Tuesday, November 26, 2013

Have You Tried Not Making Sexy Robots?: Male Gaze in Time of Eve

Time of Eve is a science fiction anime about a near-future in which androids are in common usage, and secretly becoming self-aware. If you haven't seen it and you have an hour and forty minutes to kill right now, you can watch it here. (I'll wait.)

Rather than go the robot uprising route, the series depicts androids as something somewhere between second-class citizens and slaves - all the androids have been purchased by a human master for some purpose as a housekeeper or babysitter or some kind of assistant. Androids follow and wear a holographic ring hovering over their head to distinguish them from people, from whom they are physically indistinguishable. What the series does with this is explore the implications of artificial intelligence in human society and their three laws-inspired motivations (mainly how do you factor "do not harm a human" when dealing with different types of emotional harm?), but it's that last point - how they're physically indistinguishable - that I want to talk about.

A major theme of the movie is that human society has a stigma against humans who treat androids like humans, viewing it as an emotional - and/or, as we soon find out, sexual - deviancy. There's a derogatory term ("dori-kei") and a social campaign (in an ad seen a few times throughout the film, a female android leans on a male human's shoulder, watching the sunset, when they suddenly fall down out of the frame - broken android parts fly back into the shot along with the superimposed message, "Love isn't present there"). In addition to a fear of people treating androids like humans, there's a fear that this will result in people developing emotional and sexual feelings towards androids.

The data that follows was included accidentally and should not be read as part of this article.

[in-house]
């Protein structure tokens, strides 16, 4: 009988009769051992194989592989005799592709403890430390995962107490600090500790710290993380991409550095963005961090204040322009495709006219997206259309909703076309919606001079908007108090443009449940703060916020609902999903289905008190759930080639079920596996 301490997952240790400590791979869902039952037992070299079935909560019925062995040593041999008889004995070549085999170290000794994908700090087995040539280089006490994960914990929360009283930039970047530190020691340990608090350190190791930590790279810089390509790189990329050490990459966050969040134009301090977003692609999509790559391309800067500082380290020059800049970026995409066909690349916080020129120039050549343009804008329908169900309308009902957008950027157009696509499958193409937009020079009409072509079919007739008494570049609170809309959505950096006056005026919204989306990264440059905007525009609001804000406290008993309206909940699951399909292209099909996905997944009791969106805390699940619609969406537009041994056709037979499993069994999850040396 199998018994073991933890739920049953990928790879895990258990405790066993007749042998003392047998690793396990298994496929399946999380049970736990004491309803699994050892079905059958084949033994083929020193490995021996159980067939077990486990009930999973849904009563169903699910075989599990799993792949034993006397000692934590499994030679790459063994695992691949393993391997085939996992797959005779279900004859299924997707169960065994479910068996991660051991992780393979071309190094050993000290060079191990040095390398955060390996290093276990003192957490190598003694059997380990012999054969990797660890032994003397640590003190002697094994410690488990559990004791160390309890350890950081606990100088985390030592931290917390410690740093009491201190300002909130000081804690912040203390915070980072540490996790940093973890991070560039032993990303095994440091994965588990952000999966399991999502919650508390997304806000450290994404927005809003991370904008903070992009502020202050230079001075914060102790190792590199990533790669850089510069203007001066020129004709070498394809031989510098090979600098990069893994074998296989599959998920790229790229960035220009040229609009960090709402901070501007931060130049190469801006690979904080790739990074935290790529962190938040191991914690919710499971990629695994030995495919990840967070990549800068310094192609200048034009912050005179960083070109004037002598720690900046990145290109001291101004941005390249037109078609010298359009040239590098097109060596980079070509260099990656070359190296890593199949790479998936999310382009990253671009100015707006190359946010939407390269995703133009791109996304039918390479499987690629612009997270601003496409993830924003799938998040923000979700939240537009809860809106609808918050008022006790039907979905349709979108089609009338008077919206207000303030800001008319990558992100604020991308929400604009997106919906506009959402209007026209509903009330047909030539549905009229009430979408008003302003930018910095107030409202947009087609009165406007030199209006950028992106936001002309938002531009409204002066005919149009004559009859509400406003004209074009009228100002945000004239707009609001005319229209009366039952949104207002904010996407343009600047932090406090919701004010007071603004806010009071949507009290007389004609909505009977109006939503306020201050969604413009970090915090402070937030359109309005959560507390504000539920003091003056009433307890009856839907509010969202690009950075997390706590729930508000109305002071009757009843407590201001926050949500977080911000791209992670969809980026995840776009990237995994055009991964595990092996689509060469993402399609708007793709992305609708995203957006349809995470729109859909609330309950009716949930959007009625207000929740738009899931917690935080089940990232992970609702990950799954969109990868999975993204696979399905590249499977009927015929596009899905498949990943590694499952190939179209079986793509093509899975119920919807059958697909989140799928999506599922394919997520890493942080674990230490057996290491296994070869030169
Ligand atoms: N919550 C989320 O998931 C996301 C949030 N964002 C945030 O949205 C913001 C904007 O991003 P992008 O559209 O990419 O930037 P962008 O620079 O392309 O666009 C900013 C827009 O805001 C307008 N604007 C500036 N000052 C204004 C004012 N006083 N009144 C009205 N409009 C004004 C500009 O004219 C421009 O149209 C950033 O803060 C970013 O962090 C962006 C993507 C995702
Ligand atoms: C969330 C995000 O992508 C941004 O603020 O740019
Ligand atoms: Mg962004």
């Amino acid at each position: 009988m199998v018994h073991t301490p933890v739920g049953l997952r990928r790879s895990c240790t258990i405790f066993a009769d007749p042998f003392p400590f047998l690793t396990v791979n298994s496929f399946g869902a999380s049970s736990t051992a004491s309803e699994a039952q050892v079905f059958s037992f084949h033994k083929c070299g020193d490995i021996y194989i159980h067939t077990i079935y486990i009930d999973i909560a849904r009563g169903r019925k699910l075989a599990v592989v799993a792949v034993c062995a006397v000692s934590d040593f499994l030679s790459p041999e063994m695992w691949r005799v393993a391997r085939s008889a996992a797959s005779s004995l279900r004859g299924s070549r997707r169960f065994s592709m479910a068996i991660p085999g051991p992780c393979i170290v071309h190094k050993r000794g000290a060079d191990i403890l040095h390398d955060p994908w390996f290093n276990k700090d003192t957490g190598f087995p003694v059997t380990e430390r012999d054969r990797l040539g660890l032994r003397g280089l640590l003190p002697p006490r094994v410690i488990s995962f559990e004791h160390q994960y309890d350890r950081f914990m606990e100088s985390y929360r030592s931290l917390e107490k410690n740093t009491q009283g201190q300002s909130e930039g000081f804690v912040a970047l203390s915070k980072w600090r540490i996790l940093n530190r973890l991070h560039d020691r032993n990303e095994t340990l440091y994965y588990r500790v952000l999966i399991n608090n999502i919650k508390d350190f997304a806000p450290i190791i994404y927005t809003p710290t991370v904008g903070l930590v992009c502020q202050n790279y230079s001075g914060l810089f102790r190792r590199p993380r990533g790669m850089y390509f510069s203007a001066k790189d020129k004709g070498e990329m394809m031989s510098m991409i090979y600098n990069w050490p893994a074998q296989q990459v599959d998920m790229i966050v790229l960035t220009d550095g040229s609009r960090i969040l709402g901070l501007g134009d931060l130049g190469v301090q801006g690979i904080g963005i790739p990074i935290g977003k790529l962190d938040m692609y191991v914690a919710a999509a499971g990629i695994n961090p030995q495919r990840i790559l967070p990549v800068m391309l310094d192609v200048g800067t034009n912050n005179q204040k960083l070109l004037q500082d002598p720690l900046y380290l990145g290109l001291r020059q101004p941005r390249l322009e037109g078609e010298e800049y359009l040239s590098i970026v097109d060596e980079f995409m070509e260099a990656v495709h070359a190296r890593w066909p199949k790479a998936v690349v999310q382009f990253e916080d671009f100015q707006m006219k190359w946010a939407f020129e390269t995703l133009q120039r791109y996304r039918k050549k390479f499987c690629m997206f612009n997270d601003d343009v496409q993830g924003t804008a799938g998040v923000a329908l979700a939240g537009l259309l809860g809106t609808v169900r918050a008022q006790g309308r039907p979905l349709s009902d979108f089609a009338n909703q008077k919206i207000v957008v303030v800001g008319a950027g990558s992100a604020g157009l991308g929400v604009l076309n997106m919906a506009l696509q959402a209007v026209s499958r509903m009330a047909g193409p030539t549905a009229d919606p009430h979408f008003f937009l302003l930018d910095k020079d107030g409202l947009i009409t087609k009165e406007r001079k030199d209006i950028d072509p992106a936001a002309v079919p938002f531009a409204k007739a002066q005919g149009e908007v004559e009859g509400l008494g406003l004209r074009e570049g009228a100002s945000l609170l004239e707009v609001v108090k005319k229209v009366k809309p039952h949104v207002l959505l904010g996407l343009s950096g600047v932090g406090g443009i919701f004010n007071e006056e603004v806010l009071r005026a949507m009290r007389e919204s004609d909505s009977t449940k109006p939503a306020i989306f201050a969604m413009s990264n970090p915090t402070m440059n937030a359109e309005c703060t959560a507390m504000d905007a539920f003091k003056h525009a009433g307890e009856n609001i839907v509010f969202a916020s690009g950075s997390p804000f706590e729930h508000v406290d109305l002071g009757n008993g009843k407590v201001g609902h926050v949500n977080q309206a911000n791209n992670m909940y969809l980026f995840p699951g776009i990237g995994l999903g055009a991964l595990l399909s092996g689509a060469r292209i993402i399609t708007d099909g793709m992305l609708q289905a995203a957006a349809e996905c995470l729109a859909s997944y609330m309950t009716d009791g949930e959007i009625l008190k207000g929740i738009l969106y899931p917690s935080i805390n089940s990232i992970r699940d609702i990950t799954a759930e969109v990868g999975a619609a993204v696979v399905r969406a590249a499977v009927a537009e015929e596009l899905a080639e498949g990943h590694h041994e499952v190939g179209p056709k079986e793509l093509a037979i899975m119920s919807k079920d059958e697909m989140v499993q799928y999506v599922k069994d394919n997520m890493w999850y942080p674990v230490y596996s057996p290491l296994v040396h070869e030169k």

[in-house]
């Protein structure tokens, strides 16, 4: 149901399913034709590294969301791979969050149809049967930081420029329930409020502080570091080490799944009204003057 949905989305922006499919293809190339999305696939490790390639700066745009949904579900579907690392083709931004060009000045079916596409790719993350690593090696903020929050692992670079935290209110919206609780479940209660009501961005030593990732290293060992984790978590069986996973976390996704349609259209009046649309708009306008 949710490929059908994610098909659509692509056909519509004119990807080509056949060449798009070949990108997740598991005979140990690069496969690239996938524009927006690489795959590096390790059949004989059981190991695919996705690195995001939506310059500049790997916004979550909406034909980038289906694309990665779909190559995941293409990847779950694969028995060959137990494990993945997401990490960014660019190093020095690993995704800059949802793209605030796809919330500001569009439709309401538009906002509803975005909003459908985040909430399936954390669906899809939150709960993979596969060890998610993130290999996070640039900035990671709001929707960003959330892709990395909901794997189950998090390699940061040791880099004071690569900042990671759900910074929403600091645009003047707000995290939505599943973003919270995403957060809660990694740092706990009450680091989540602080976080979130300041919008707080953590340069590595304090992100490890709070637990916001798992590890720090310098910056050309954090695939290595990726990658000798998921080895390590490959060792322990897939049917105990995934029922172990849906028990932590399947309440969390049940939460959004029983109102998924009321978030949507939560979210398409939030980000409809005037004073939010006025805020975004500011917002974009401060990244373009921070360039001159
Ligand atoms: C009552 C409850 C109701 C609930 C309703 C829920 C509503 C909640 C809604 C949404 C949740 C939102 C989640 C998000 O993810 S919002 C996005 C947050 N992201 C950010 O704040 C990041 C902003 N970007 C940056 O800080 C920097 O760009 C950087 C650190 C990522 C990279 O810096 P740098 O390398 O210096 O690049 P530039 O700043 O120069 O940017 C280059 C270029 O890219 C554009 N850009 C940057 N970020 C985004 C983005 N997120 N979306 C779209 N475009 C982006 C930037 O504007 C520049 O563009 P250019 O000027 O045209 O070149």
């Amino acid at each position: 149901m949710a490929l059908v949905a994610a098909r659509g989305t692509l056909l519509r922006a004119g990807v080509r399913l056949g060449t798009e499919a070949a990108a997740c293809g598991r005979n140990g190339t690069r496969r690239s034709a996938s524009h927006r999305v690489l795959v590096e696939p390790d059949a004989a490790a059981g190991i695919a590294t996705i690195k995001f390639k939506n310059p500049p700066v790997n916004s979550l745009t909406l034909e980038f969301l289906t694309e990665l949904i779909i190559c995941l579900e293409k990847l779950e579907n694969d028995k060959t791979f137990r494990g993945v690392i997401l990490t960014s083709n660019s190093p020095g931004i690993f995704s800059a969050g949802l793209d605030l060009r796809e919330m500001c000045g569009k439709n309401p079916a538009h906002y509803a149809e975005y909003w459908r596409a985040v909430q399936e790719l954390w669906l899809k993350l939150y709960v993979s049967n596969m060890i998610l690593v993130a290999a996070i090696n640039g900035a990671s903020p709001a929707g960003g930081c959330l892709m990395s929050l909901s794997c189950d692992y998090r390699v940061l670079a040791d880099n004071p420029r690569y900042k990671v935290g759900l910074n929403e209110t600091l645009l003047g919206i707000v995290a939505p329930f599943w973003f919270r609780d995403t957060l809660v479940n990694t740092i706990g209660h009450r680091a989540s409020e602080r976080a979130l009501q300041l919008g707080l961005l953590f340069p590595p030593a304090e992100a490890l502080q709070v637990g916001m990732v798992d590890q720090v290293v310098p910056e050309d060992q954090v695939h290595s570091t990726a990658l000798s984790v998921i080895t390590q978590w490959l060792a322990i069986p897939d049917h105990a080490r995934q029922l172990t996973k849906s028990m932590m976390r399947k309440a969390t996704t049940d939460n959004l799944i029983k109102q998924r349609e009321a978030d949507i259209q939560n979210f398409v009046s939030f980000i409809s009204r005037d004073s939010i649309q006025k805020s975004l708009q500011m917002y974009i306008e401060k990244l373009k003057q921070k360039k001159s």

So if that's the case, why are they building these sexy-ass robots?


If society doesn't want people to view androids sexually, then why the fuck are they building such sexualized robots anyway? From the female robot with an absurdly massive rack encountered in the titular Time of Eve cafe (pun not intended, but a happy accident nonetheless) to the first scene (with the main character) where the female android is lifting up her shirt so her owner can access information by plugging his phone into a port conveniently located underneath her breasts, why make it all so sexual in design in the first place?

The answer, of course, is male gaze.

is one of those things English majors just kind of know about and have a hard time actually explaining (so bear with me here), but if "male gaze" is in the middle intersection of a venn diagram, the two circles are patriarchy and film theory. Laura Mulvey's 1975 essay defines the idea.

In a world ordered by sexual imbalance, pleasure in looking has been split between active/male and passive/female. The determining male gaze projects its phantasy on to the female form which is styled accordingly. In their traditional exhibitionist role women are simultaneously looked at and displayed, with their appearance coded for strong visual and erotic impact so that they can be said to connote to-be-looked-at-ness. Woman displayed as sexual object is the leit-motif of erotic spectacle: from pin-ups to striptease, from Ziegfeld to Busby Berkeley, she holds the look, plays to and signifies male desire.

In other words, "" And because of the patriarchy (because the answer is always the fucking patriarchy), this means you're usually looking at things designed by men for men. This is why the video game industry is dominated by depictions of large-breasted, scantily-clad women, and why - in the future as seen in Time of Eve - our future robot servants are too.

I mean seriously.

But then we go back to that first scene, with the adolescent boy giving an order to an android who looks indistinguishable from a female woman to partially remove her clothing so he can access her data logs via the ports placed on her torso, and we have to ask: holy shit, if this is a normal way to grow up now, these kids are gonna grow up with some really fucked up views on sexuality and women.
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